Many gardening chores are made easier with a well-designed tool to help out. When it comes to cutting and clipping, the right tool is essential, and the most important feature is a sharp blade. It’s not just about the blade itself, though; pivot points, handles, and blades themselves will give best service if they can make the cut without undue stress. Cuts will be cleaner, and your muscles won’t protest as much when the job is done with the right tool for each type of job. Here’s the lowdown on everything from florist’s snips to that lumberjack special.
There are basically two types of hand shears: the scissor-action or anvil-action pruners. Scissor-action shears have two sharp blades that slide past each other to make the cut. The smallest ones are indeed just heavy-duty scissors. They are useful for fine pruning of flowers and bonsai work. The larger varieties usually have one thin, wide blade that opposes a thicker, but narrower one. Anvil-type shears have only one sharpened blade that closes against a broad, flat unsharpened blade. These are designed to cut through wood that is not much more than an inch in diameter.
For larger cuts, two inches or more, lopping shears combine the scissor action described above with long handles for better leverage and reach. For an even longer reach, there are pole saws. Most of these combine the blade of a pruning saw (more about that below), and a unique scissoring blade that actually passes through a narrow slot (rather like the anvil, but with a slit to receive the blade). This is controlled by pulling downward on a rope attached to the spring-hinged device. Pole saws are very useful in situations where you can’t get a ladder close enough to the high branches. The handle or pole may be made of wood (heaviest), aluminum (dangerous around electrical wires should they come in contact), or fiberglass or plastic (lightweight and usually cheap).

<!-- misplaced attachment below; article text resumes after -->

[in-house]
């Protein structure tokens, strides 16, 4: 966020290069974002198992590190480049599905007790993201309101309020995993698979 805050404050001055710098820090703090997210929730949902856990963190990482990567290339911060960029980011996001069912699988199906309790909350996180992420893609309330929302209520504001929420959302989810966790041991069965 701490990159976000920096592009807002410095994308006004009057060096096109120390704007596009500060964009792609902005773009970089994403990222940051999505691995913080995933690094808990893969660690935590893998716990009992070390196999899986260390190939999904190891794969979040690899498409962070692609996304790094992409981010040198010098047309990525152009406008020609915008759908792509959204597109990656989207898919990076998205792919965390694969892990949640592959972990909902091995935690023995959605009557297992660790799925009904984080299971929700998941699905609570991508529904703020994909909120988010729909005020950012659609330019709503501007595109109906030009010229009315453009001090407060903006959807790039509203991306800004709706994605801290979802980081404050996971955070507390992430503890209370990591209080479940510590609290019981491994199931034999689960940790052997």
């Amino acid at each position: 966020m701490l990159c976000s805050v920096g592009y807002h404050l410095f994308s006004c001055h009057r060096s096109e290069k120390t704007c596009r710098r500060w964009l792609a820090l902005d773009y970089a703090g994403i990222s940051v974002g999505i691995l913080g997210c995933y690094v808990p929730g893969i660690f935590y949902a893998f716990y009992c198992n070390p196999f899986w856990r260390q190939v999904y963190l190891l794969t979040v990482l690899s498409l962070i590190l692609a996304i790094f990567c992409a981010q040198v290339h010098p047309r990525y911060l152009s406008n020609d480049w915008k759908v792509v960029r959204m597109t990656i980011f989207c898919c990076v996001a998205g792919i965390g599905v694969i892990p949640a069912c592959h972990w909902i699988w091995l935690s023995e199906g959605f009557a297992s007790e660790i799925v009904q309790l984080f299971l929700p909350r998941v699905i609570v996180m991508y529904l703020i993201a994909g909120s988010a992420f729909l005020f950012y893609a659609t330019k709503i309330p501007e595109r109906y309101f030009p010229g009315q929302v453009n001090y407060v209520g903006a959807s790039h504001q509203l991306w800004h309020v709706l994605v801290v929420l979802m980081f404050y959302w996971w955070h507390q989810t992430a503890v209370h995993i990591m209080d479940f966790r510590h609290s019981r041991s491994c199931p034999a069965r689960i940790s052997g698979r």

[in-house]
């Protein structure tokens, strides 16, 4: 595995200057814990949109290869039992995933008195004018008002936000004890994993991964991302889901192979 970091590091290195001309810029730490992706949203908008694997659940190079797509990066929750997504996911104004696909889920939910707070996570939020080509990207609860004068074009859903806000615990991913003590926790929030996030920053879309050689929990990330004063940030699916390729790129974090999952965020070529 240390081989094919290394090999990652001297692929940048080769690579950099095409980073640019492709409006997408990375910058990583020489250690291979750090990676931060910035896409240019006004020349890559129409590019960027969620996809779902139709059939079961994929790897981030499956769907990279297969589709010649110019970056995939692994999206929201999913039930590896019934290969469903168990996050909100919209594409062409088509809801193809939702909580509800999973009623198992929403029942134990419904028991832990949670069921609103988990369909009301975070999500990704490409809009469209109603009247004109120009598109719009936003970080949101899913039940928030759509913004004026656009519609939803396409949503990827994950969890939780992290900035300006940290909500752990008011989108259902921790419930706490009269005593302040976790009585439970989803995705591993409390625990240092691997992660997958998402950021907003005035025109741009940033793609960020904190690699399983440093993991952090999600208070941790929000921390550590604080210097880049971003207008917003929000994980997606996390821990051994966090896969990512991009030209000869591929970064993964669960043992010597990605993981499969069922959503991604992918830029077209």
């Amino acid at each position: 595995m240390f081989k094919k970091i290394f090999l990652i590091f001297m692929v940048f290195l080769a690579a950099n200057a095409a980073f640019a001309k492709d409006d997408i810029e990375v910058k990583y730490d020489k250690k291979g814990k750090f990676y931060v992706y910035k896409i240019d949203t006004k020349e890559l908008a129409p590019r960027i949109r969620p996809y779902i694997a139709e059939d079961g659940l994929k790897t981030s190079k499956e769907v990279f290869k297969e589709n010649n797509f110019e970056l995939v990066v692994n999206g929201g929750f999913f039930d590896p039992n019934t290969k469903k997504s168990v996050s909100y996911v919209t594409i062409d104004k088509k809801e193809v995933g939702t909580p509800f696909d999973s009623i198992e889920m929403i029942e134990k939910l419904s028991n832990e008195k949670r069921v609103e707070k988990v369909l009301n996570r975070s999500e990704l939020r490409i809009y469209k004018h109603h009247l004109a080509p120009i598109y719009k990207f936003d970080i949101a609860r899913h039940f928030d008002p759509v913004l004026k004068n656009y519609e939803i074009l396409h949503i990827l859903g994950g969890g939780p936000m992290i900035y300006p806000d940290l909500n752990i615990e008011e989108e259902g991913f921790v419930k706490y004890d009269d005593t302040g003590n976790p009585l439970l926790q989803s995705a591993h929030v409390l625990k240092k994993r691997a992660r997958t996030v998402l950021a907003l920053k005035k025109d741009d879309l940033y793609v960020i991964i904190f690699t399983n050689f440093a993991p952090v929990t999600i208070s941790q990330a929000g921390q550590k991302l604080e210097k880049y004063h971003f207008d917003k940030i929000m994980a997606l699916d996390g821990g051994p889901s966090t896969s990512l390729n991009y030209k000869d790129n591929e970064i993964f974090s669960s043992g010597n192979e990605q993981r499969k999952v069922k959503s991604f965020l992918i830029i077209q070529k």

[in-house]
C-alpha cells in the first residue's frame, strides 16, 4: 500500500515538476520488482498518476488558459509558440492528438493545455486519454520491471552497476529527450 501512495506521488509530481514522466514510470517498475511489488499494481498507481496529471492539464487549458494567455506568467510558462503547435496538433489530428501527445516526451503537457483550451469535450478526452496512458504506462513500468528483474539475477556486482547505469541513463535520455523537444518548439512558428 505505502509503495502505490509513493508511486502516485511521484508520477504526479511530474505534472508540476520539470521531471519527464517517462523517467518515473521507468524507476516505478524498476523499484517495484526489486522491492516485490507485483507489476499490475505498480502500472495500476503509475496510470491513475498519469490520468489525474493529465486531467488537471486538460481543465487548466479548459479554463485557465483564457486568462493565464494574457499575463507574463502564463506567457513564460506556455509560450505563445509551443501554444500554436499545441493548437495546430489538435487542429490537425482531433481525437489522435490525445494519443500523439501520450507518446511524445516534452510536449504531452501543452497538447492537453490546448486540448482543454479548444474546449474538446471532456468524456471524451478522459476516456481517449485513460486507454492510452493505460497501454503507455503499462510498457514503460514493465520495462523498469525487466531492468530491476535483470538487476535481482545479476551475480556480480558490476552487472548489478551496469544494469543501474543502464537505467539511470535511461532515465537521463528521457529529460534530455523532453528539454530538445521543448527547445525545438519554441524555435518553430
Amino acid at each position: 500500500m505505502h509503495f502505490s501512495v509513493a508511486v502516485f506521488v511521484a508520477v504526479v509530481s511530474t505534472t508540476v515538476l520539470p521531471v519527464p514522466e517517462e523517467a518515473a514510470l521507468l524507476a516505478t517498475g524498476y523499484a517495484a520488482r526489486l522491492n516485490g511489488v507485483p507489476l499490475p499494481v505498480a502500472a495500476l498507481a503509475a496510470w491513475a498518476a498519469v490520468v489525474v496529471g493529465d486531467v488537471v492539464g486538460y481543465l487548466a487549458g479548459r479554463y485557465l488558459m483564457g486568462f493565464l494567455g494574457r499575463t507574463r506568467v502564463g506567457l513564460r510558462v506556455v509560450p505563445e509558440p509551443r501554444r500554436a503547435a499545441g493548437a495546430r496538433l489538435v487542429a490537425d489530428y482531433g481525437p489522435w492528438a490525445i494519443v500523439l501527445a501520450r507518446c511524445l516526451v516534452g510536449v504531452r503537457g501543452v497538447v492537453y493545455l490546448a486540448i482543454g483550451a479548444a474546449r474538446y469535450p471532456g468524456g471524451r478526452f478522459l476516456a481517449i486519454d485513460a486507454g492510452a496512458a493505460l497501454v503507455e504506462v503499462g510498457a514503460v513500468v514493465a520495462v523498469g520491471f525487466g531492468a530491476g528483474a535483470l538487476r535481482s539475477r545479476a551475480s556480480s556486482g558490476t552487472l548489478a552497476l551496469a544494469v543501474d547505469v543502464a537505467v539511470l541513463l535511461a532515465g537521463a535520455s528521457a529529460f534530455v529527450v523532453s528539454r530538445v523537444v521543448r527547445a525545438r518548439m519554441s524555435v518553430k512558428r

For cutting branches of several inches in diameter, you may find a pruning saw handy. Pruning saws cut only on the pull stroke and the wide set teeth efficiently pull through the green wood of living trees and shrubs without binding. There are curved blade pruning saws with fixed handles, handy folding saws whose blades pivot on a bolt with wing nut for tightening during use, and bow saws with large handles in the shape of a bow and straight blades mounted between the ends.
Hedge shears are another type of scissor-action tool, with long sharpened blades to trim the soft leafy foliage of shrubs and hedges. The blades are typically mounted at a slight angle and require both hands to operate. Most of us will opt for power versions of hedge shears for large jobs. Their sharpened blades slide back and forth against each other in a sickle-like manner. As with all power tools, use caution and wear protective gear when using them.
For really big cuts, there are chainsaws, and depending on the power of the engine and the length of the bar, they can handle just about anything. They were designed to be labor-saving, and they can make a big job a lot easier. Unless you’ve had lots of experience with them, it’s best to leave the work up in the canopy of the tree to a professional, though.